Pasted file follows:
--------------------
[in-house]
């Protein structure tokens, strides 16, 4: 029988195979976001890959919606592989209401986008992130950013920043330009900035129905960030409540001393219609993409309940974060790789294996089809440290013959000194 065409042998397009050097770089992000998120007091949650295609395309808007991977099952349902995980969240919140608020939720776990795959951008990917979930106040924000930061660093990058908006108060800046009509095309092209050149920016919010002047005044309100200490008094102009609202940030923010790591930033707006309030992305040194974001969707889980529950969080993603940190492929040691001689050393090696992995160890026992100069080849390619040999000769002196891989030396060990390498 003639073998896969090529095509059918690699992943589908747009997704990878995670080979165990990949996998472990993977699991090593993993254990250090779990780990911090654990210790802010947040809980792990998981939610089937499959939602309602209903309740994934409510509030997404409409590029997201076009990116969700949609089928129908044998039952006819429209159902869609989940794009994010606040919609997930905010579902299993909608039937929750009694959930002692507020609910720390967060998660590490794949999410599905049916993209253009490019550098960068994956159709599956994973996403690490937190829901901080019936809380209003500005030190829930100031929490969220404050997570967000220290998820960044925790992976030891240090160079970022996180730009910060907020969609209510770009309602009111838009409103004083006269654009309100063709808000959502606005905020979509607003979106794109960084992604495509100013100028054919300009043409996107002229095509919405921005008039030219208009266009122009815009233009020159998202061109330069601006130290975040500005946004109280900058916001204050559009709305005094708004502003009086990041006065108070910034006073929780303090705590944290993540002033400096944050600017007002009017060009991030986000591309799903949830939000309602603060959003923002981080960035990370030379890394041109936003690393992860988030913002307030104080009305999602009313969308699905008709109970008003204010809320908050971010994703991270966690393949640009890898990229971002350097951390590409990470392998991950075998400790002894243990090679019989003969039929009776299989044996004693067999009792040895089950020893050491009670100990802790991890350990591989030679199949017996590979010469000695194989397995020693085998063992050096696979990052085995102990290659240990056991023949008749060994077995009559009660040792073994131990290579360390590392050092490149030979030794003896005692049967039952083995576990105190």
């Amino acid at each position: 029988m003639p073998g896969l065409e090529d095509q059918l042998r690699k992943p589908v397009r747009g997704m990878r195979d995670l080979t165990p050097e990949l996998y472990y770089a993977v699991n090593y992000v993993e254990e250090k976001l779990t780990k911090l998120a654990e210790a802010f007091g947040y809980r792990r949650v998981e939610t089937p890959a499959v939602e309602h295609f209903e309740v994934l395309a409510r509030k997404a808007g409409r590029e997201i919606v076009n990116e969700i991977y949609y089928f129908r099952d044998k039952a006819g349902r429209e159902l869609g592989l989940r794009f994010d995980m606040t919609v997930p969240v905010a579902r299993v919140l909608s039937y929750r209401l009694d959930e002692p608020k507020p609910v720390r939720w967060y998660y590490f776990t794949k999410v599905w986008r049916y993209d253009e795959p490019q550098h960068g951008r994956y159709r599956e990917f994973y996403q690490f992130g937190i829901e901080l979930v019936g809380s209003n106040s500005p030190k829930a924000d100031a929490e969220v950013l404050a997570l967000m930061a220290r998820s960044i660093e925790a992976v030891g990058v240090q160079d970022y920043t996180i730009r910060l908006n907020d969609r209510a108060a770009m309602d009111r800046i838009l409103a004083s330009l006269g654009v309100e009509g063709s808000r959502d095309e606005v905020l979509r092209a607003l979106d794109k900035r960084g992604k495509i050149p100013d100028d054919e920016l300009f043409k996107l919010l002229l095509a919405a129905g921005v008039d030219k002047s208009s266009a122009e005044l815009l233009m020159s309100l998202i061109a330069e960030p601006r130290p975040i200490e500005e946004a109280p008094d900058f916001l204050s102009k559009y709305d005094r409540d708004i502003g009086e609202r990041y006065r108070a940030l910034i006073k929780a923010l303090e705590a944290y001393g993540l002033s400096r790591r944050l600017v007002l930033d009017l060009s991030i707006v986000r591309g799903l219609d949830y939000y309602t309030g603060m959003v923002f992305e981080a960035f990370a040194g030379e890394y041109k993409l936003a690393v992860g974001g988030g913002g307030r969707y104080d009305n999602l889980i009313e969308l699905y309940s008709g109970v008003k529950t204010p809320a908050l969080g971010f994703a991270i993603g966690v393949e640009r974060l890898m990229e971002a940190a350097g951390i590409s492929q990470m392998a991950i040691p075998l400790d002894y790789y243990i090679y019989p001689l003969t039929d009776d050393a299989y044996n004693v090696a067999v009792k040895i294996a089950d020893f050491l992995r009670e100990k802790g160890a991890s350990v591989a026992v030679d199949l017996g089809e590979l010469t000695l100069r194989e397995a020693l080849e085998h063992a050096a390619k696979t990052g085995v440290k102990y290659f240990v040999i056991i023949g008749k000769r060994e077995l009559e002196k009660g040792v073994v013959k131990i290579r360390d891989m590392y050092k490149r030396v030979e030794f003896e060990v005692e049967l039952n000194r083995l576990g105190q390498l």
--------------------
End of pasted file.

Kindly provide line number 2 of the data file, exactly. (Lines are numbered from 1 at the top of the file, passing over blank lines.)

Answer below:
């Protein structure tokens, strides 16, 4: 029988195979976001890959919606592989209401986008992130950013920043330009900035129905960030409540001393219609993409309940974060790789294996089809440290013959000194 065409042998397009050097770089992000998120007091949650295609395309808007991977099952349902995980969240919140608020939720776990795959951008990917979930106040924000930061660093990058908006108060800046009509095309092209050149920016919010002047005044309100200490008094102009609202940030923010790591930033707006309030992305040194974001969707889980529950969080993603940190492929040691001689050393090696992995160890026992100069080849390619040999000769002196891989030396060990390498 003639073998896969090529095509059918690699992943589908747009997704990878995670080979165990990949996998472990993977699991090593993993254990250090779990780990911090654990210790802010947040809980792990998981939610089937499959939602309602209903309740994934409510509030997404409409590029997201076009990116969700949609089928129908044998039952006819429209159902869609989940794009994010606040919609997930905010579902299993909608039937929750009694959930002692507020609910720390967060998660590490794949999410599905049916993209253009490019550098960068994956159709599956994973996403690490937190829901901080019936809380209003500005030190829930100031929490969220404050997570967000220290998820960044925790992976030891240090160079970022996180730009910060907020969609209510770009309602009111838009409103004083006269654009309100063709808000959502606005905020979509607003979106794109960084992604495509100013100028054919300009043409996107002229095509919405921005008039030219208009266009122009815009233009020159998202061109330069601006130290975040500005946004109280900058916001204050559009709305005094708004502003009086990041006065108070910034006073929780303090705590944290993540002033400096944050600017007002009017060009991030986000591309799903949830939000309602603060959003923002981080960035990370030379890394041109936003690393992860988030913002307030104080009305999602009313969308699905008709109970008003204010809320908050971010994703991270966690393949640009890898990229971002350097951390590409990470392998991950075998400790002894243990090679019989003969039929009776299989044996004693067999009792040895089950020893050491009670100990802790991890350990591989030679199949017996590979010469000695194989397995020693085998063992050096696979990052085995102990290659240990056991023949008749060994077995009559009660040792073994131990290579360390590392050092490149030979030794003896005692049967039952083995576990105190």